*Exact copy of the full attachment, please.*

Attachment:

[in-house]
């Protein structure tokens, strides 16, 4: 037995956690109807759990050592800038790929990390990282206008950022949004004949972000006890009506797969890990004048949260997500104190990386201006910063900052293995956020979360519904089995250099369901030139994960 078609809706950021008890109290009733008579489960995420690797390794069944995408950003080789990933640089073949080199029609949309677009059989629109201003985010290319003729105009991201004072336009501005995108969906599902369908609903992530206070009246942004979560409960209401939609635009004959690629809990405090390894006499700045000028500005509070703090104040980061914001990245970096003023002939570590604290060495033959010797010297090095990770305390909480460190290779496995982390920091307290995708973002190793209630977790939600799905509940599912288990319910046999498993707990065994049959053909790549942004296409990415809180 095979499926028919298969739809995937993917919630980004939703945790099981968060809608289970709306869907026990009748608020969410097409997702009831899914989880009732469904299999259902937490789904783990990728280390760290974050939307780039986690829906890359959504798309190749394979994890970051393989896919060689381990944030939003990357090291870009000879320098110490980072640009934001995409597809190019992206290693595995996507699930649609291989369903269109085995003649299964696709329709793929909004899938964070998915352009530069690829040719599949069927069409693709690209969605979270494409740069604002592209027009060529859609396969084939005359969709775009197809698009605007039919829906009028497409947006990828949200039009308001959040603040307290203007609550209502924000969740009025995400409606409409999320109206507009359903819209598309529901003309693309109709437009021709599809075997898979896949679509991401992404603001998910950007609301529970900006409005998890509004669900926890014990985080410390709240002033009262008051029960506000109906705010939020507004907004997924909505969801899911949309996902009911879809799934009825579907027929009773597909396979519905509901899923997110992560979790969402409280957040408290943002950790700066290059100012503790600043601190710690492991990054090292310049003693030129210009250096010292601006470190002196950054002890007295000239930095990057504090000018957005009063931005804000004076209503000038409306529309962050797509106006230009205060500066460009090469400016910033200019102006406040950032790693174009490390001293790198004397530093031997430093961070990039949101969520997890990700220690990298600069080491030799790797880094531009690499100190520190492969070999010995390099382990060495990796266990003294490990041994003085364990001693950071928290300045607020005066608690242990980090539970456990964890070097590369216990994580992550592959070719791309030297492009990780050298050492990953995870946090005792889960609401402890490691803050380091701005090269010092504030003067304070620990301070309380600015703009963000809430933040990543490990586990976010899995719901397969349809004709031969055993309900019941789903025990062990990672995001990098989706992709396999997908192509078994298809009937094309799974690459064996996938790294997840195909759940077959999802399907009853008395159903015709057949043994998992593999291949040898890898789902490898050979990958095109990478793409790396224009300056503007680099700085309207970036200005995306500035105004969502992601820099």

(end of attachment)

[in-house]
């Protein structure tokens, strides 16, 4: 037995956690109807759990050592800038790929990390990282206008950022949004004949972000006890009506797969890990004048949260997500104190990386201006910063900052293995956020979360519904089995250099369901030139994960 078609809706950021008890109290009733008579489960995420690797390794069944995408950003080789990933640089073949080199029609949309677009059989629109201003985010290319003729105009991201004072336009501005995108969906599902369908609903992530206070009246942004979560409960209401939609635009004959690629809990405090390894006499700045000028500005509070703090104040980061914001990245970096003023002939570590604290060495033959010797010297090095990770305390909480460190290779496995982390920091307290995708973002190793209630977790939600799905509940599912288990319910046999498993707990065994049959053909790549942004296409990415809180 095979499926028919298969739809995937993917919630980004939703945790099981968060809608289970709306869907026990009748608020969410097409997702009831899914989880009732469904299999259902937490789904783990990728280390760290974050939307780039986690829906890359959504798309190749394979994890970051393989896919060689381990944030939003990357090291870009000879320098110490980072640009934001995409597809190019992206290693595995996507699930649609291989369903269109085995003649299964696709329709793929909004899938964070998915352009530069690829040719599949069927069409693709690209969605979270494409740069604002592209027009060529859609396969084939005359969709775009197809698009605007039919829906009028497409947006990828949200039009308001959040603040307290203007609550209502924000969740009025995400409606409409999320109206507009359903819209598309529901003309693309109709437009021709599809075997898979896949679509991401992404603001998910950007609301529970900006409005998890509004669900926890014990985080410390709240002033009262008051029960506000109906705010939020507004907004997924909505969801899911949309996902009911879809799934009825579907027929009773597909396979519905509901899923997110992560979790969402409280957040408290943002950790700066290059100012503790600043601190710690492991990054090292310049003693030129210009250096010292601006470190002196950054002890007295000239930095990057504090000018957005009063931005804000004076209503000038409306529309962050797509106006230009205060500066460009090469400016910033200019102006406040950032790693174009490390001293790198004397530093031997430093961070990039949101969520997890990700220690990298600069080491030799790797880094531009690499100190520190492969070999010995390099382990060495990796266990003294490990041994003085364990001693950071928290300045607020005066608690242990980090539970456990964890070097590369216990994580992550592959070719791309030297492009990780050298050492990953995870946090005792889960609401402890490691803050380091701005090269010092504030003067304070620990301070309380600015703009963000809430933040990543490990586990976010899995719901397969349809004709031969055993309900019941789903025990062990990672995001990098989706992709396999997908192509078994298809009937094309799974690459064996996938790294997840195909759940077959999802399907009853008395159903015709057949043994998992593999291949040898890898789902490898050979990958095109990478793409790396224009300056503007680099700085309207970036200005995306500035105004969502992601820099």